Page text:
Sir John Chardin

In the nave of Westminster Abbey is a memorial to Sir John [Jean] Chardin, court jeweller to Charles II. It consists of a framed tablet of coloured marbles, with palm branches and a globe marked with Chardin's travels, an hour-glass and books on a pyramid background. The sculptor was Henry Cheere and permission was given to erect it in 1744. The inscription reads:


This can be translated: "Glory to God alone. I will rise again". Above the globe is his motto and at the top his coat of arms: "argent, a chevron sable between two roses in chief and a heathcock in base".

He was born in Paris, France, on 16th November 1643, a son of Daniel Chardin, merchant jeweller, and his wife Jeanne (Guiselin). Working as his father's apprentice he travelled to Persia and India. By 1680 he was a celebrity and wrote about his travels. He emigrated to England and was knighted by the king in 1681 and became a member of the Royal Society. By his wife Esther Peigne he had surviving children, John, George, Julia (who married Sir Christopher Musgrave) and Elizabeth. Chardin helped to expand English trade in the east and was also a charter member of the Society for the Propagation of the Gospel. He died on 25th December 1712 and is buried at Chiswick church in west London.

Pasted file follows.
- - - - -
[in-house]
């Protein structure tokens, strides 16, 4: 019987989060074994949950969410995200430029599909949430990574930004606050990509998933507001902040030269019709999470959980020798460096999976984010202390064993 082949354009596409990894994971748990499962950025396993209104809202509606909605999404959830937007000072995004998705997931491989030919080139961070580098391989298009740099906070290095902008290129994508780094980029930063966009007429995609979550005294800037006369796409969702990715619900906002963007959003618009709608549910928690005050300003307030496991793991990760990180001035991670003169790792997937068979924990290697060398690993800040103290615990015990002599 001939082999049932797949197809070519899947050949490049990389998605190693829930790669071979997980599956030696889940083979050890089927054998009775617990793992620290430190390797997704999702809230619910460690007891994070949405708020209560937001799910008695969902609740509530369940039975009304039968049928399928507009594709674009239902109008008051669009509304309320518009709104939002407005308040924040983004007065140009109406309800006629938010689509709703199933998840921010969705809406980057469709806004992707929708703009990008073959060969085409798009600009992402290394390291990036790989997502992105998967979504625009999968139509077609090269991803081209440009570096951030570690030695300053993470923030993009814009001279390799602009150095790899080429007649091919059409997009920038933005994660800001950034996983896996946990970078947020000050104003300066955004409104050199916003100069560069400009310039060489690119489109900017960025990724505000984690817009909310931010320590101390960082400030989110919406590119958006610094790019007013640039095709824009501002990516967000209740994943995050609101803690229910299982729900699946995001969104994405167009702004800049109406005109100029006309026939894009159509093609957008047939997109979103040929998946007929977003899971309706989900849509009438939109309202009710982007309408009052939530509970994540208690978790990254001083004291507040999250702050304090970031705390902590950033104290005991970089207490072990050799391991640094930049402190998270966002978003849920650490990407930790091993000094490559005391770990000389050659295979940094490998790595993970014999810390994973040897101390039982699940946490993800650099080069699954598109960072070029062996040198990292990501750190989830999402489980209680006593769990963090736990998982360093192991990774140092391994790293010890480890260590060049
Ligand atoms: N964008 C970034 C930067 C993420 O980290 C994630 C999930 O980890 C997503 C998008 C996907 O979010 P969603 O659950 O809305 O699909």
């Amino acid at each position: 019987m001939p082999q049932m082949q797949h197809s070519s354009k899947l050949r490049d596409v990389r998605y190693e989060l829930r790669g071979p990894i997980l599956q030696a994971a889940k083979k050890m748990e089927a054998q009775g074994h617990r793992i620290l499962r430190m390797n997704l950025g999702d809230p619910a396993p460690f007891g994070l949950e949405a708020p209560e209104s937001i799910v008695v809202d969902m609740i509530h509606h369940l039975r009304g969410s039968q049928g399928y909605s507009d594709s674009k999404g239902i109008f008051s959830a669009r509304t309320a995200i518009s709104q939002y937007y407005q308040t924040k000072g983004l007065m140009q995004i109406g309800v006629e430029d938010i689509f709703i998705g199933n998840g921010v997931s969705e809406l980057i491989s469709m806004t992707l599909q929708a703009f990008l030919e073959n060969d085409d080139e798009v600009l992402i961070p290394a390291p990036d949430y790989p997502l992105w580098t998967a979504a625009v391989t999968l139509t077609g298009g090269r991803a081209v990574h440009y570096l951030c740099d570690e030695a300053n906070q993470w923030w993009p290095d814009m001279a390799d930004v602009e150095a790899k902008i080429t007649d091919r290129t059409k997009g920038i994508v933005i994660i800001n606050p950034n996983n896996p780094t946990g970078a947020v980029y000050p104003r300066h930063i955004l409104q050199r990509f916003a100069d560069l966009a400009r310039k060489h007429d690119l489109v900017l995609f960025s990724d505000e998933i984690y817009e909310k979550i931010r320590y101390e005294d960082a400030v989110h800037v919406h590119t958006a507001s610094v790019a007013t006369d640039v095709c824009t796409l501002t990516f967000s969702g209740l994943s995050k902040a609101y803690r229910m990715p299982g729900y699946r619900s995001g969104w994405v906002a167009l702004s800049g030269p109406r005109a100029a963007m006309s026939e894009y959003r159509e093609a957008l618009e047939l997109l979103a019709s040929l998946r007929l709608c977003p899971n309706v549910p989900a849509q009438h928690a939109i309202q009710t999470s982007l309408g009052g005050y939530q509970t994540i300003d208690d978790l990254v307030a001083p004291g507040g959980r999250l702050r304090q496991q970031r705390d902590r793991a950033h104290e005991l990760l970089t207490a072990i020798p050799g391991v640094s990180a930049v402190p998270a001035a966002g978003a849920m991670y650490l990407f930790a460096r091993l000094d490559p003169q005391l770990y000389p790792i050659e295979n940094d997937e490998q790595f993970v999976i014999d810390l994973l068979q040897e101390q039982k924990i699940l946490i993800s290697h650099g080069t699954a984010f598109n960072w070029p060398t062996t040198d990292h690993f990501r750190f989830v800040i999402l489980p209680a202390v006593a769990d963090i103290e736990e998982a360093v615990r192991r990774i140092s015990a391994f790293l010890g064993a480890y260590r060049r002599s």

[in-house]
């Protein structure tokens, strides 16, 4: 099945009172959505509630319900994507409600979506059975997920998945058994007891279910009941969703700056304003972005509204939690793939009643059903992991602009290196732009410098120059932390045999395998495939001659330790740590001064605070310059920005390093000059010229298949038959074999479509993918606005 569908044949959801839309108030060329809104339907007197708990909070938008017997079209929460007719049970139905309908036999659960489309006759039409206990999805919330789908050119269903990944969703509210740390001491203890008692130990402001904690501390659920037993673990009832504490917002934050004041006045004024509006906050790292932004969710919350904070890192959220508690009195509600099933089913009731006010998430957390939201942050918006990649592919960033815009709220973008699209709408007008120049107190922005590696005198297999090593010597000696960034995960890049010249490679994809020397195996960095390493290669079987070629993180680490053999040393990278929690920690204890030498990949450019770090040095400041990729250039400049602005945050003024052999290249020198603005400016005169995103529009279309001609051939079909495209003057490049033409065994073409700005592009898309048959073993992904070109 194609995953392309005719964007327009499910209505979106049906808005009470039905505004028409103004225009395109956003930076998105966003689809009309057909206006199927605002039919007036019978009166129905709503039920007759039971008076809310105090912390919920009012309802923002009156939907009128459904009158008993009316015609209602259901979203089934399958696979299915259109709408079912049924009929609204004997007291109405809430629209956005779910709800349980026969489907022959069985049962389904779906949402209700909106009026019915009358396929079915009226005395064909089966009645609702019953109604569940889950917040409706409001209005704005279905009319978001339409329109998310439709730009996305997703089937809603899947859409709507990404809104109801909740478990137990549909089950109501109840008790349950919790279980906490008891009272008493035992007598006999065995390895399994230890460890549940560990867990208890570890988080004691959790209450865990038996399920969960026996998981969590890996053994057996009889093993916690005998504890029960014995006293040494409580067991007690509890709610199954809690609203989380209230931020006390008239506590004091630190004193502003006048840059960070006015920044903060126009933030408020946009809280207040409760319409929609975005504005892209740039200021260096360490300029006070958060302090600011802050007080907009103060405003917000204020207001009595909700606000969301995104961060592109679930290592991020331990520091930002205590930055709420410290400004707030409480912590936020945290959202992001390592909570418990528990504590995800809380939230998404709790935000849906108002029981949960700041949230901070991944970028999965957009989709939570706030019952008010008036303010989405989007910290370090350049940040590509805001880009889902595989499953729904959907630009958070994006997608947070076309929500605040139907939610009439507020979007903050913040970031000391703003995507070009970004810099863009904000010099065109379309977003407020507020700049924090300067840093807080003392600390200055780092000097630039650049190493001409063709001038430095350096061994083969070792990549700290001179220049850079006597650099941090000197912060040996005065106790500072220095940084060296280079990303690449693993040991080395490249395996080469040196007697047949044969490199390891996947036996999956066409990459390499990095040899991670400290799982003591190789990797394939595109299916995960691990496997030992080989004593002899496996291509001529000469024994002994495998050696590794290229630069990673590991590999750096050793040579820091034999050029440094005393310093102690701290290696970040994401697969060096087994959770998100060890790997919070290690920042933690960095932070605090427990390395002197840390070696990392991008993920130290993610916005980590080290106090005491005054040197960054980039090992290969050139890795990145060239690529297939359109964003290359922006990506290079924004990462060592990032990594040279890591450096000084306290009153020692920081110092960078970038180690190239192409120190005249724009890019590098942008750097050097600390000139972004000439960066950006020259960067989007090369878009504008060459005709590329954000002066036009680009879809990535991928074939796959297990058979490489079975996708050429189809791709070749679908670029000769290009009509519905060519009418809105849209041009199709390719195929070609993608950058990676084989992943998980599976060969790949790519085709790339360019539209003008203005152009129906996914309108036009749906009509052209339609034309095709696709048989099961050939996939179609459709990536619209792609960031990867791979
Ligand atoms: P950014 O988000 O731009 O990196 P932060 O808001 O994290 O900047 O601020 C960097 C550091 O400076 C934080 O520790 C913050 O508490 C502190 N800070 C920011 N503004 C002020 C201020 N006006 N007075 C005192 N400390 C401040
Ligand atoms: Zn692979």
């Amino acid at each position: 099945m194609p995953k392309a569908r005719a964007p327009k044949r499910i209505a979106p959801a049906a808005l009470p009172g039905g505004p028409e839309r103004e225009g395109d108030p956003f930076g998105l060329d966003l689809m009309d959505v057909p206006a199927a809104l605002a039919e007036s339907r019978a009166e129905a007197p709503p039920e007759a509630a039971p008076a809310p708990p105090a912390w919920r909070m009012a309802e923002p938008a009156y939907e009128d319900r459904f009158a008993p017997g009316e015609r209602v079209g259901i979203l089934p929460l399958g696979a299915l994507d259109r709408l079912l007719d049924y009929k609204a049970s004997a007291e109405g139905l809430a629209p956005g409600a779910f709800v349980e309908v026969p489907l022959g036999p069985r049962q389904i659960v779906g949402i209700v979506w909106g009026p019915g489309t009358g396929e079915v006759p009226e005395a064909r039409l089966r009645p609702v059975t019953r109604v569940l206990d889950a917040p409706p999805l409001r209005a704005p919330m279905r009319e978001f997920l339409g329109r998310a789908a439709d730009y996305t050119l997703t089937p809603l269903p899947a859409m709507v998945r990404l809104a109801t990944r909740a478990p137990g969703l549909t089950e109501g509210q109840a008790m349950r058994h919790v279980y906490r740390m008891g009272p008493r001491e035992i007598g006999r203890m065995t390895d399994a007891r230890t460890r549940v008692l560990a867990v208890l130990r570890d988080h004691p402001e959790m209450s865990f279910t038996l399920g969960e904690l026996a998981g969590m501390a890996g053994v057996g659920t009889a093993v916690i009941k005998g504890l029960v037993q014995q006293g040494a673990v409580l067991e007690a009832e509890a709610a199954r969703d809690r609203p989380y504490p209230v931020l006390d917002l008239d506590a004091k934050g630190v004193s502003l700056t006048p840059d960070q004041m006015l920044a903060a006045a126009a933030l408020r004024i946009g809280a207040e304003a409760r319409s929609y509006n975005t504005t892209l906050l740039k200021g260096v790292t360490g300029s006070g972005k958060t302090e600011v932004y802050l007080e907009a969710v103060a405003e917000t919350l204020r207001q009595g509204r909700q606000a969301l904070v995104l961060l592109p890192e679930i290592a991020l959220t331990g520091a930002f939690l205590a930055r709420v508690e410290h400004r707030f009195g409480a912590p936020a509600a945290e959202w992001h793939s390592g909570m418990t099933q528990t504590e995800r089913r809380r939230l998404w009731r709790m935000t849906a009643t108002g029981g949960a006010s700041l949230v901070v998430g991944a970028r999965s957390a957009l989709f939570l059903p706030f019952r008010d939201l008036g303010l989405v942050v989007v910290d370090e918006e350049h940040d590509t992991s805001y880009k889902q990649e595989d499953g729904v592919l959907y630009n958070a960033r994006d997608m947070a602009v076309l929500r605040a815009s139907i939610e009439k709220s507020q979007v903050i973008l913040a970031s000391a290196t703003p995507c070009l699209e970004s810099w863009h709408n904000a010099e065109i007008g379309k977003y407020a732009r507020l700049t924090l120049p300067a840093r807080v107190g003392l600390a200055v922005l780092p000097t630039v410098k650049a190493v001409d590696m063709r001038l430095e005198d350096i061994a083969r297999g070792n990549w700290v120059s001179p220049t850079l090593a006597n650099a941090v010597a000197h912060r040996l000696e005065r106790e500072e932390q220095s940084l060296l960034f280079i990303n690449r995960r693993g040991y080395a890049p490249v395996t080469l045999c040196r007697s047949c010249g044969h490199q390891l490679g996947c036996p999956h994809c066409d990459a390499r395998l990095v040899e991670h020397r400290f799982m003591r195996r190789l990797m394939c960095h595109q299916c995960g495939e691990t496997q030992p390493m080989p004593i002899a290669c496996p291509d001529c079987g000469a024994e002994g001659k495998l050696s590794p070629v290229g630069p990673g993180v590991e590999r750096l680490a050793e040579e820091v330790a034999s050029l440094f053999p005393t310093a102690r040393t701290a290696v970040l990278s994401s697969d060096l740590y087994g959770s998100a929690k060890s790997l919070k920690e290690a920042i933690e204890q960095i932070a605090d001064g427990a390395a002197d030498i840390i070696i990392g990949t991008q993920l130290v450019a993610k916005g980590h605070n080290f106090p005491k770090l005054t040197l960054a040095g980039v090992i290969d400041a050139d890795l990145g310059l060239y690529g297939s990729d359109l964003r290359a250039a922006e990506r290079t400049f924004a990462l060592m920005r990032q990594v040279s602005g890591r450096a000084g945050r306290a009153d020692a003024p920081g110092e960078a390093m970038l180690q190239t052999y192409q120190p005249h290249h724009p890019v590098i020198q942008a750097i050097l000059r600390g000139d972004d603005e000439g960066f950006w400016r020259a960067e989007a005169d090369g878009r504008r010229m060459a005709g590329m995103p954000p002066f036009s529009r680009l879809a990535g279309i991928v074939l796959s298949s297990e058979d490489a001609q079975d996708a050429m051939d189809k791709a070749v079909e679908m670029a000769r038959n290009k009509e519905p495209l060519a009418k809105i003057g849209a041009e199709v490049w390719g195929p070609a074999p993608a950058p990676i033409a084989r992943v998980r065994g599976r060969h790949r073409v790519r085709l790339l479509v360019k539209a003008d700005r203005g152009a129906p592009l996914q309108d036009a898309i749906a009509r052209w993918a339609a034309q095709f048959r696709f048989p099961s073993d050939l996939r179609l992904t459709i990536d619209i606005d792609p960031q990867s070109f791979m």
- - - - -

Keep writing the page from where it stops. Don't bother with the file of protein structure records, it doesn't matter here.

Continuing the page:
Sir John Chardin (the son)

Sir John Chardin, Baronet, died on 26th April and was buried on 10th May 1755 in the south aisle of the nave near his father's monument. Baptized at Greenwich on 6th October 1687 John Evelyn was his godfather, with the Earl of Bath and Countess of Carlisle as sponsors. Created a Baronet in 1720 he died unmarried and his titles became extinct. His will was proved by his nephew Sir Philip Musgrave, son of his sister Julia. Relations named were his cousin Henry Cheere and nephew James Morgan (husband of his niece Catherine)

Further reading

"The travels of Jean Chardin" by J. Chardin, 1686

"Chardin le Persan" by Dirk van der Cruysse, 1998

Oxford Dictionary of National Biography 2004


16th November 1643


25th December 1712



Memorial Type


Material Type


Sir John Chardin
Sir John Chardin by Unknown artist

© National Portrait Gallery, London [Creative Commons CC BY-NC-ND 3.0]

Sir John Chardin
Sir John Chardin memorial

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